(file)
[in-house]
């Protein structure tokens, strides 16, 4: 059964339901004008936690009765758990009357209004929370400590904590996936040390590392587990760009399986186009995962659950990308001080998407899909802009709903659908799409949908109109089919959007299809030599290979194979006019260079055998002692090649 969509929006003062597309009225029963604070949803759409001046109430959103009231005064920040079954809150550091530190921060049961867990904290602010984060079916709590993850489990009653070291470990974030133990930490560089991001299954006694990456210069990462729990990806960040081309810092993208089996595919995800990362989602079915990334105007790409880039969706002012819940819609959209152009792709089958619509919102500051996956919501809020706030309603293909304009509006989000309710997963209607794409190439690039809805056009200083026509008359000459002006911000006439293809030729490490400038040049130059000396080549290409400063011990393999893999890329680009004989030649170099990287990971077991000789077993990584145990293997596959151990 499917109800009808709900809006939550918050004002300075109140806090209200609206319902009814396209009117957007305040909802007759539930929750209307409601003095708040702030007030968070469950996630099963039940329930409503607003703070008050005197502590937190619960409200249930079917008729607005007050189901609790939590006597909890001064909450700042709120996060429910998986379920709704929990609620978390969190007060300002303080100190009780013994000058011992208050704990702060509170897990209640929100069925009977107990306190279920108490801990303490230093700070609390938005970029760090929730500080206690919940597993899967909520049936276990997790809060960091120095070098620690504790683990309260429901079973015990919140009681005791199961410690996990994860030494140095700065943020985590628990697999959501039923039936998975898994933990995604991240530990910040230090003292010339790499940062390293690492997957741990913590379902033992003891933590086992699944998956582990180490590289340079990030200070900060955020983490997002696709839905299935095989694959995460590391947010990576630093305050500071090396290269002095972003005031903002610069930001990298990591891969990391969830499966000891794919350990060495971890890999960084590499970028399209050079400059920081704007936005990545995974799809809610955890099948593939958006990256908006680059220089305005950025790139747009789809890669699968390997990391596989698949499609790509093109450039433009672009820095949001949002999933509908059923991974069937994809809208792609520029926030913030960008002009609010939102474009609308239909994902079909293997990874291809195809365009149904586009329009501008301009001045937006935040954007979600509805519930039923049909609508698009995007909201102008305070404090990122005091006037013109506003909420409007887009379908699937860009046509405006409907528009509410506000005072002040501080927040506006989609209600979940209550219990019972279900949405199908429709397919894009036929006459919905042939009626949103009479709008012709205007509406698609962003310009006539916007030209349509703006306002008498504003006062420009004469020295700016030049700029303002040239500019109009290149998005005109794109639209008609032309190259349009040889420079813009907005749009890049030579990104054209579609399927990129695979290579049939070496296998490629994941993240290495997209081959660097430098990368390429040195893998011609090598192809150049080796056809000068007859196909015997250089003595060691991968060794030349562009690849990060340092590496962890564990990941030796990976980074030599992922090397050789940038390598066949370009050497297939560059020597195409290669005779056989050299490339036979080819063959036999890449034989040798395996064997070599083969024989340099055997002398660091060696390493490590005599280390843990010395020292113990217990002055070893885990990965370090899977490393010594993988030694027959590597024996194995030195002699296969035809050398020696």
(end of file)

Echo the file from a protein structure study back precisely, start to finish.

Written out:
[in-house]
């Protein structure tokens, strides 16, 4: 059964339901004008936690009765758990009357209004929370400590904590996936040390590392587990760009399986186009995962659950990308001080998407899909802009709903659908799409949908109109089919959007299809030599290979194979006019260079055998002692090649 969509929006003062597309009225029963604070949803759409001046109430959103009231005064920040079954809150550091530190921060049961867990904290602010984060079916709590993850489990009653070291470990974030133990930490560089991001299954006694990456210069990462729990990806960040081309810092993208089996595919995800990362989602079915990334105007790409880039969706002012819940819609959209152009792709089958619509919102500051996956919501809020706030309603293909304009509006989000309710997963209607794409190439690039809805056009200083026509008359000459002006911000006439293809030729490490400038040049130059000396080549290409400063011990393999893999890329680009004989030649170099990287990971077991000789077993990584145990293997596959151990 499917109800009808709900809006939550918050004002300075109140806090209200609206319902009814396209009117957007305040909802007759539930929750209307409601003095708040702030007030968070469950996630099963039940329930409503607003703070008050005197502590937190619960409200249930079917008729607005007050189901609790939590006597909890001064909450700042709120996060429910998986379920709704929990609620978390969190007060300002303080100190009780013994000058011992208050704990702060509170897990209640929100069925009977107990306190279920108490801990303490230093700070609390938005970029760090929730500080206690919940597993899967909520049936276990997790809060960091120095070098620690504790683990309260429901079973015990919140009681005791199961410690996990994860030494140095700065943020985590628990697999959501039923039936998975898994933990995604991240530990910040230090003292010339790499940062390293690492997957741990913590379902033992003891933590086992699944998956582990180490590289340079990030200070900060955020983490997002696709839905299935095989694959995460590391947010990576630093305050500071090396290269002095972003005031903002610069930001990298990591891969990391969830499966000891794919350990060495971890890999960084590499970028399209050079400059920081704007936005990545995974799809809610955890099948593939958006990256908006680059220089305005950025790139747009789809890669699968390997990391596989698949499609790509093109450039433009672009820095949001949002999933509908059923991974069937994809809208792609520029926030913030960008002009609010939102474009609308239909994902079909293997990874291809195809365009149904586009329009501008301009001045937006935040954007979600509805519930039923049909609508698009995007909201102008305070404090990122005091006037013109506003909420409007887009379908699937860009046509405006409907528009509410506000005072002040501080927040506006989609209600979940209550219990019972279900949405199908429709397919894009036929006459919905042939009626949103009479709008012709205007509406698609962003310009006539916007030209349509703006306002008498504003006062420009004469020295700016030049700029303002040239500019109009290149998005005109794109639209008609032309190259349009040889420079813009907005749009890049030579990104054209579609399927990129695979290579049939070496296998490629994941993240290495997209081959660097430098990368390429040195893998011609090598192809150049080796056809000068007859196909015997250089003595060691991968060794030349562009690849990060340092590496962890564990990941030796990976980074030599992922090397050789940038390598066949370009050497297939560059020597195409290669005779056989050299490339036979080819063959036999890449034989040798395996064997070599083969024989340099055997002398660091060696390493490590005599280390843990010395020292113990217990002055070893885990990965370090899977490393010594993988030694027959590597024996194995030195002699296969035809050398020696």